We require providers to work at pace, but at the same time have directed them to procure accommodation which is safe and secure for asylum seekers and the communities in which they live. This is the principle we continue to follow, so where there is substantive and reliable evidence which raise doubts in such regard, we will work with local authorities, Police and providers to resolve them.

We remain committed to working in partnership with Local Authorities, through the use the Strategic Migration Partnerships to ensure the views of Local Authorities are included when forward planning

Kevin Foster
Parliamentary Under-Secretary (Home Office)
25th Mar 2021
To ask the Secretary of State for the Home Department, pursuant to the Questions 167900 and 167901 answered on 12 March 2021, who the members are of (a) the Illegal Migration Strategy Board and (b) Clandestine Threat Board.

I refer the Hon Member to the answer given on 12th March 2021 to UIN 167900 and 167901. As was the case with previous administrations, it is not the Government's practice to provide details of all such meetings.

Chris Philp
Parliamentary Under-Secretary (Home Office)
25th Mar 2021
To ask the Secretary of State for the Home Department, pursuant to the Answer of 23 March 2021 to Question 169893, whether the Equality Impact Assessment carried out by her Department will be published after completion.

The Home Office plan to supplement the opening of a new immigration removal centre (IRC) for women, in County Durham, by continuing to provide some detention capacity for women at Colnbrook, Dungavel and Yarl’s Wood IRCs.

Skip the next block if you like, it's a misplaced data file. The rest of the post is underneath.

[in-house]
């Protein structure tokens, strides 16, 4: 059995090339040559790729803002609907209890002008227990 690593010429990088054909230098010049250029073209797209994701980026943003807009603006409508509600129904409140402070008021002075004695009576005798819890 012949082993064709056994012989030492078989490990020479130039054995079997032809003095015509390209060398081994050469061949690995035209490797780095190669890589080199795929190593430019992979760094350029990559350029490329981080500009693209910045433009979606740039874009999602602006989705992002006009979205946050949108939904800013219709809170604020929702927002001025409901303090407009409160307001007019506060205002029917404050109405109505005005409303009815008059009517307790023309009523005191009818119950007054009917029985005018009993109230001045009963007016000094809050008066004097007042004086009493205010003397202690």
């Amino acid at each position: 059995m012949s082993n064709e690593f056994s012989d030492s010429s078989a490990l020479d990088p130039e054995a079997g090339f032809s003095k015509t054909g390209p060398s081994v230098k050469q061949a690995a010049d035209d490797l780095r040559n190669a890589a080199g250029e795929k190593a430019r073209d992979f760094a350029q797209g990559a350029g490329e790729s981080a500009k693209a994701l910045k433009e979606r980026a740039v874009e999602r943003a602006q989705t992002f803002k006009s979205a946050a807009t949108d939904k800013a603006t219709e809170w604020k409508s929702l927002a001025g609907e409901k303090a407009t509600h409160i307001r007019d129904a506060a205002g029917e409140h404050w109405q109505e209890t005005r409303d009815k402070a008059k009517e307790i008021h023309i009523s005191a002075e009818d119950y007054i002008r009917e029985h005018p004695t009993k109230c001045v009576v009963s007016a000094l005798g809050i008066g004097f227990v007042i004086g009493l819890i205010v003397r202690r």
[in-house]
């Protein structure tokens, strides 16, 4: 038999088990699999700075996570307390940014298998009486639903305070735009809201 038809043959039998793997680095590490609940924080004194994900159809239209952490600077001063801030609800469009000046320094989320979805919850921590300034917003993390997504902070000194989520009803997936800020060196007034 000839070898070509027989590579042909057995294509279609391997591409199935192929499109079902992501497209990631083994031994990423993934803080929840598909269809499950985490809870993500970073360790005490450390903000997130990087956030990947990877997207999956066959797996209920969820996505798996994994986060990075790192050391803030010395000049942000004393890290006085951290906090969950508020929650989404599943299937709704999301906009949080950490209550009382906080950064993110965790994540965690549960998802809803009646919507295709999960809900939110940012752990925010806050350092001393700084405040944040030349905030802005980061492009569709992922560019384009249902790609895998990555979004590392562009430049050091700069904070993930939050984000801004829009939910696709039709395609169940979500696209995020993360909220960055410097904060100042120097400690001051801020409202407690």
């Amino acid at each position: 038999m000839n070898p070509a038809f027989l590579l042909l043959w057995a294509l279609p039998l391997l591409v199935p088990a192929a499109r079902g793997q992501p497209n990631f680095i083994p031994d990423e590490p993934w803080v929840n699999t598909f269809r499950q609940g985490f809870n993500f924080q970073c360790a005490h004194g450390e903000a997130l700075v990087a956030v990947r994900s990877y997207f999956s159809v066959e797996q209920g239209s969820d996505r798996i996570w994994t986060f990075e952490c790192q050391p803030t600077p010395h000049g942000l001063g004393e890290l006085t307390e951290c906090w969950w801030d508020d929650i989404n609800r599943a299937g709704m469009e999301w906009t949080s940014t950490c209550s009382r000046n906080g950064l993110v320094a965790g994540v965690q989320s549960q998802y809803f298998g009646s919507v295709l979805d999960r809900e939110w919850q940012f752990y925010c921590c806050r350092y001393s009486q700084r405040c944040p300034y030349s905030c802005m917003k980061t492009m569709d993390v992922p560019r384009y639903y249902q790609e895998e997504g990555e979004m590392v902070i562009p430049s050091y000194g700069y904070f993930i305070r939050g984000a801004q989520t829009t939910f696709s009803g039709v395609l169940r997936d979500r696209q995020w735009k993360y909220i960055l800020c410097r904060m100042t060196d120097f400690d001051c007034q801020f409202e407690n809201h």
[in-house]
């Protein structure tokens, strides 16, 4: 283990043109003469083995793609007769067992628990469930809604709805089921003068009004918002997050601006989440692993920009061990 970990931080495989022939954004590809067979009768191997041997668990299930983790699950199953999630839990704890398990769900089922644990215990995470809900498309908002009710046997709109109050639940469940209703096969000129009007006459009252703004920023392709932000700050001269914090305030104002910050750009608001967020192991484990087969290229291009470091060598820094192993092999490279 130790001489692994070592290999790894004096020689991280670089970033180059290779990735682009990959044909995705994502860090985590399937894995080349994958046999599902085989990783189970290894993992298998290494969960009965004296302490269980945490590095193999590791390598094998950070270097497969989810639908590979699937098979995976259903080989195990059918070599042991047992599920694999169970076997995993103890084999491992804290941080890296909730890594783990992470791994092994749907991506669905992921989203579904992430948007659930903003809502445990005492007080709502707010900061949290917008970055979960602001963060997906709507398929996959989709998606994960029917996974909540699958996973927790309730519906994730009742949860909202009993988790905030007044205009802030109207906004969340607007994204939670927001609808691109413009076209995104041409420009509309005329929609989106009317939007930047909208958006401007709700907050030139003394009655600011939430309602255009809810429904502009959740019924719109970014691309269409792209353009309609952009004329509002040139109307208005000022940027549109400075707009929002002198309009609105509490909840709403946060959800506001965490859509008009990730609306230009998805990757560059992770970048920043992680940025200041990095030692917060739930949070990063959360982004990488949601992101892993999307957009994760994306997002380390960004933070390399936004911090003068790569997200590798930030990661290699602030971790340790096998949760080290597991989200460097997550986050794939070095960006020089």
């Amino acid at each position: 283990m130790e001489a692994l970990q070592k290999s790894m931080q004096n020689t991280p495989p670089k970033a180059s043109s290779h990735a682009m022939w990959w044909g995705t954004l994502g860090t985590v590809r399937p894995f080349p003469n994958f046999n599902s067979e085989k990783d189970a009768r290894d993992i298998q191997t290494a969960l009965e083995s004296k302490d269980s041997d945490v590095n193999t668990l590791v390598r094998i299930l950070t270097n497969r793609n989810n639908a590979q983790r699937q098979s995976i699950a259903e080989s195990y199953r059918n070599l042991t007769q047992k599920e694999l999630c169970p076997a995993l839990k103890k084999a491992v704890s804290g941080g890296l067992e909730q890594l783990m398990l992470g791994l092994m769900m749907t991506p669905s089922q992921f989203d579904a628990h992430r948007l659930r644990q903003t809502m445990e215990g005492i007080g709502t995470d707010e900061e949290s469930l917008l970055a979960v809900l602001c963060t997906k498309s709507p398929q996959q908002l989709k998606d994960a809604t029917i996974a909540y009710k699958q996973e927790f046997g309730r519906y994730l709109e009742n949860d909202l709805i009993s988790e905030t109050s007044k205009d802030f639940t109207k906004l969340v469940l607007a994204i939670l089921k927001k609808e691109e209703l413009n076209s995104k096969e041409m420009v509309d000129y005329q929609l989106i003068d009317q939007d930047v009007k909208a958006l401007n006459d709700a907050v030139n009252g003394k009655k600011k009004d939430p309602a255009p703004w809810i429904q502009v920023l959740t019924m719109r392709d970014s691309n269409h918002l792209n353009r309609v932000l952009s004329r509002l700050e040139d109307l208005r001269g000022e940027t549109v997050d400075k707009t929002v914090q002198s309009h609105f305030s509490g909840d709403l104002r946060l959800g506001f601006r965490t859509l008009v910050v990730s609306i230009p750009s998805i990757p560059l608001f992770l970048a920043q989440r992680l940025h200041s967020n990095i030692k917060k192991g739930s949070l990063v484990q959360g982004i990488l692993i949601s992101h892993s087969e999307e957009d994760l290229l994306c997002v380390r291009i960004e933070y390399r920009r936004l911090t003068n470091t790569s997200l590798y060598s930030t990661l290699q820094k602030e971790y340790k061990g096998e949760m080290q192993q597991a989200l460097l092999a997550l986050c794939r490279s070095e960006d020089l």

An Equality Impact Assessment (EIA) will be completed for the change to predominantly male accommodation at Yarl’s Wood IRC. The Home Office will publish the EIA in due course.

Chris Philp
Parliamentary Under-Secretary (Home Office)
25th Mar 2021
To ask the Secretary of State for the Home Department, what plans her Department has to open a short-term immigration holding facility for men and women at Morton Hall in Lincolnshire.

The immigration removal estate is kept under ongoing review, to ensure that the Home Office has sufficient capacity and provides value for money.

The Home Office is developing plans for a new small residential short-term holding facility on part of the site of the current Morton Hall immigration removal centre, which will open later this year.

Chris Philp
Parliamentary Under-Secretary (Home Office)
18th Mar 2021
To ask the Secretary of State for the Home Department, if she will publish the report into Home Office official Mick Cain's conduct undertaken by her Department's anti-fraud and criminal investigations unit in 2016.

We expect the highest levels of professional conduct from our civil servants, and, in 2016, the Department acted decisively in this case. You will be aware the Home Office has obligations under data protection legislation and in law generally, and I regret disclosing information relating to an individual would run contrary to those principals.

Kit Malthouse
Minister of State (Home Office)
18th Mar 2021